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Could your child have Restless Sleep Disorder?

Tossing and turning at night isn’t uncommon whether you’re a child or an adult. But constant, fitful sleep in children could point to a concerning, but treatable sleep disorder.

Restless Sleep Disorder (RSD) is a newly defined pediatric sleep disorder characterized by persistent nighttime movements that not only disrupt sleep, but also cause significant day-time symptoms like sleepiness and irritability.

What is Restless Sleep Disorder?

Restless Sleep Disorder (RSD) is just what it sounds like: persistent nighttime movement of any part of body, especially the head, trunk, arms or legs.

The defining characteristic of RSD, however, is that apart from fitful sleep, children with RSD will have other symptoms that affect their waking hours. They may have trouble focusing at school, struggle with emotional or behavioral difficulties, display irritability or hyperactivity. Some of these symptoms may mimic ADHD, and it’s not uncommon for children with ADHD to also suffer from RSD.

If you suspect that your child might suffer from RSD or another type of sleep disorder, what should you do? The first step would be to address behaviors that affect quality of sleep — for example, limiting screens before bed, cutting out caffeine and practicing good sleep hygiene. If restless sleep continues after you’ve tried that, it’s time to speak to your child’s doctor.

Diagnosing Restless Sleep Disorder

To some degree, diagnosing RSD comes down to ruling out other disorders with similar symptoms as well as similar health consequences such as obstructive sleep apnea and periodic limb movement disorder (PLMD).

“Observing a restless sleeper is really common, but there are several diagnoses that this may represent,” says Dr. Vincent J. Gimino, MD, D-ABSM, FACCP, Sleep Medicine Director at Santiam Hospital & Clinics Sleep Medicine Clinic. “From five feet away restless sleep would look the same as PLMD in casual observation. But PLMD is a rhythmic, periodic movement of lower extremities — almost like a drum beat.”

Discerning the subtle differences and coming to a proper diagnosis requires an overnight sleep study.

Santiam Hospital & Clinics Sleep Medicine Clinic, where Dr. Gimino is director, is the only Willamette Valley center providing pediatric sleep medicine services down to age 12 months. As such, the practice is designed to put young patients at ease.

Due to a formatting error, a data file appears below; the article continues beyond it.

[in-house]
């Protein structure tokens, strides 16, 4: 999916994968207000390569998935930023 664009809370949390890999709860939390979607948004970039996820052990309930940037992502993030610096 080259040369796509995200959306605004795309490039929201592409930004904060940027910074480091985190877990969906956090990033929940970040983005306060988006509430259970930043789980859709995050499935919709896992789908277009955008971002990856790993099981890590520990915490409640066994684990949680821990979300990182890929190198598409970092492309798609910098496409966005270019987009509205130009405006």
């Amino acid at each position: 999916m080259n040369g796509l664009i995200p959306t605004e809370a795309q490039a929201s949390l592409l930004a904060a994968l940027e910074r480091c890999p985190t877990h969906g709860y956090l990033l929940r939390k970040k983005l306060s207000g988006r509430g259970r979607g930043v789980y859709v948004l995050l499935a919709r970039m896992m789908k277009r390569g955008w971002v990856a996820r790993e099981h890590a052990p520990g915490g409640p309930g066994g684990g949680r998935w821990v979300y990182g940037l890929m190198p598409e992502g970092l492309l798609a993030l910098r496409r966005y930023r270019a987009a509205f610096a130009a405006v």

Children and their caregivers can tour the facility ahead of time to learn about the sleep study and see where they will spend the night. During the study, parents accompany children in-room at all times and are also provided sleeping accommodations.

Treating Restless Sleep Disorder

As is the case with obstructive sleep apnea and PLMD, the good news with RSD is that it’s treatable.

It’s not uncommon for children with RSD to have iron deficiencies, an important mineral that helps transmit brain signals, including those that stop restless legs.

“A child doesn’t have to be absolutely deficient in iron, it could be just on the lower end of normal,” says Dr. Gimino. “More often than not, we are recommending iron replacement for kids where labs fall within normal levels because data shows that patients should have more robust iron stores, more towards the higher normal level.”

In the absence of a diagnosis or while waiting for a sleep study, try adding iron-rich foods like spinach or iron-fortified cereals to your child’s diet. You can also ask your pediatrician about testing your child’s iron and ferritin levels.

Dr. Gimino cautions against simply adding iron supplements to a restless sleeper’s vitamin regime unless they are under a doctor’s supervision. “It is a mineral we need, but you can take too much,” he says.

If you suspect that your child might have a sleep disorder, start by talking with their pediatrician who can refer them to sleep study. Quality sleep is the foundation of our ability to grow and thrive, so if you’re concerned about your child, it’s worth starting the conversation.


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